By Tracy Record
West Seattle Blog editor
After a dramatic 18-year prelude, the Highway 99 tunnel’s Monday debut was upstaged, big time.
Two inches of snow overshadowed two miles of tunnel.
But before the new tunnel becomes old hat, we need to finish telling the tale of its Saturday dedication, and the memories the event unearthed.
Whether you’re a fan or foe of the tunnel, you’ll agree its opening was at the end of a long road.
The 2001 Nisqually earthquake was the beginning of the Alaskan Way Viaduct’s end. Who could forget the WSDOT-produced video showing what a stronger quake might do?
Six somber, shaky minutes of simulation, made public in October 2009, which was already five months after then-Gov. Christine Gregoire signed the bill that formally set the tunnel project into motion. As we reported that day, her message to skeptics who said the tunnel couldn’t be done was, “Watch us.”
And Saturday – almost a decade of watching later – there she was, all smiles, with her daughter, now an elected official herself, Seattle Port Commissioner Courtney Gregoire:
Those at the ceremony who had helped make the tunnel a reality weren’t all past/present elected officials. These two West Seattle residents, for example:
Pete Spalding of Pigeon Point and Vlad Oustimovitch of Gatewood, longtime community advocates, were both on the Stakeholder Advisory Group that worked on Highway 99’s future before the tunnel decision, and then on the South Portal Working Group that started meeting days before tunnel funding was signed into law. For a bit of wonky history, check out our report from one of that group’s 2010 meetings, including a slide deck laying out the project’s original timeline and path.
Two years after that, politicians gathered again for a ceremonial groundbreaking in June 2012. You might remember some of the milestones that followed – milestones many involved with the project would like to forget. Five years ago, the tunneling machine was stuck, awaiting rescue. It worked, and in April 2017, the digging was done.
And on Groundhog Day 2019, this past Saturday afternoon, many of the politicians on the front lines along the way gathered for the ceremony dedicating it:
The half-hour-plus of speeches preceding the ribboncutting had two audio breakdowns – evoking fleetingly uncomfortable memories of the tunneling travails. Gov. Jay Inslee shouted his way through one of them, and both were fixed before too long, as the parade of speakers continued. The only West Seattleite to speak was County Executive Dow Constantine, who afterward walked into the tunnel with his family:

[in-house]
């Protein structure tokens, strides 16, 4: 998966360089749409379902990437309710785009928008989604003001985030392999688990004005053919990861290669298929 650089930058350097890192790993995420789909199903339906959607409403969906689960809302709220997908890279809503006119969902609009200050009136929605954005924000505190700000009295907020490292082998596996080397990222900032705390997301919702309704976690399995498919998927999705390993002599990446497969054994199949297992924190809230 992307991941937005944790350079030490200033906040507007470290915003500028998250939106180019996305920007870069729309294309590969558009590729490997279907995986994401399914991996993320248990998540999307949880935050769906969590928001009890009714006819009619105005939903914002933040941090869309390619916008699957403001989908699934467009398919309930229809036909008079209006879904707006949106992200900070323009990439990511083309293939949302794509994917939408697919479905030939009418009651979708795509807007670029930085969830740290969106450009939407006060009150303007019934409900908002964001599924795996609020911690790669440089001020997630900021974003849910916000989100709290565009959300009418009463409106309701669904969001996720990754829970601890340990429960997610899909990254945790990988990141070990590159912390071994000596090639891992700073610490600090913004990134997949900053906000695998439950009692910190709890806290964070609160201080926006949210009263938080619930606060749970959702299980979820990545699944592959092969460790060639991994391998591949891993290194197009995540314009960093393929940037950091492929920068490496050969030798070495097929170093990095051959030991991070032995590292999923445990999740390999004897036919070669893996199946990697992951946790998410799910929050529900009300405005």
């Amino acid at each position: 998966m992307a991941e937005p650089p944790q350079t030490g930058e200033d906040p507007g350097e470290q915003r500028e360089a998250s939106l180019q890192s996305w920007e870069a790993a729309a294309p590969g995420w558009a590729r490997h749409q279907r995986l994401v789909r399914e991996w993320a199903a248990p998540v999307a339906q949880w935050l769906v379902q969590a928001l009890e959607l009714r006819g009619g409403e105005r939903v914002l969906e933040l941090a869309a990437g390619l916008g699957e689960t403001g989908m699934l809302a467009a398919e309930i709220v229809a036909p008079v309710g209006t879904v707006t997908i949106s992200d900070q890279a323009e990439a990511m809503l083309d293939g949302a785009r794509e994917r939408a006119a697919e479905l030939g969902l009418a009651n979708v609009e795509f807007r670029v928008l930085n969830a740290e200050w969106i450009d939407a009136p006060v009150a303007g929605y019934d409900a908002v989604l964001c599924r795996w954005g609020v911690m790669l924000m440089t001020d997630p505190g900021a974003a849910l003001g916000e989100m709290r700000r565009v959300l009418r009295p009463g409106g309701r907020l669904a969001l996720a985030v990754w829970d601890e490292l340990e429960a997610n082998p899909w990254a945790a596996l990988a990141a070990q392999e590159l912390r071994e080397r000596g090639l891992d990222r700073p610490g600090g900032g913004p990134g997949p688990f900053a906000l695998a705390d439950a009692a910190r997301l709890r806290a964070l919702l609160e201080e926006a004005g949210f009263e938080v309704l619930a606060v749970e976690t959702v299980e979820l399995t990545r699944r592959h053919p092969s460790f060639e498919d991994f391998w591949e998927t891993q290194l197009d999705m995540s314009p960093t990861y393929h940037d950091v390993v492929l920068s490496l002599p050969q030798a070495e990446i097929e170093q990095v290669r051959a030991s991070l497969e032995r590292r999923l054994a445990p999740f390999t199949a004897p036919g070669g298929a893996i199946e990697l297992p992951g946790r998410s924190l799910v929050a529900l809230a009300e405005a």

Daughter Sabrina was born during the tunnel machine’s unplanned pause. So many things have changed in those five years, including for others we photographed at the ceremony. There were former City Councilmembers, like West Seattleite Tom Rasmussen:
And Sally Clark:
Former mayor Mike McGinn – who had tried to stop the tunnel – showed up (Spalding couldn’t resist the photo op):
His pro-tunnel predecessor at City Hall, Greg Nickels, was of course there, as shown in Saturday coverage. We photographed him with our area’s former US House Rep. Jim McDermott:
West Seattle’s King County Councilmember Joe McDermott, who was in the Senate when the Legislature funded the tunnel project, was there Saturday too:
Finally the photos and speeches were over and the ribbon was cut.
36 hours later, the tunnel opened, spared the spectre of an opening-day traffic jam by the snowstorm that kept many drivers home. So its real test is likely a few days away. But more than a collective cheer on Saturday, the sentiment was more one huge sigh of relief – that the tunnel was finally done, that an earthquake hadn’t taken out the Alaskan Way Viaduct before its closure. The project still has milestones to come, from Viaduct demolition to tolling to surface-street construction – but the centerpiece is complete – though its trimmings aren’t quite:
Concrete for the yet-to-open NB exit ramp north of the tunnel’s south end was poured, noisily, before, during, and after the ceremony. The workers waved; the pour roared on.
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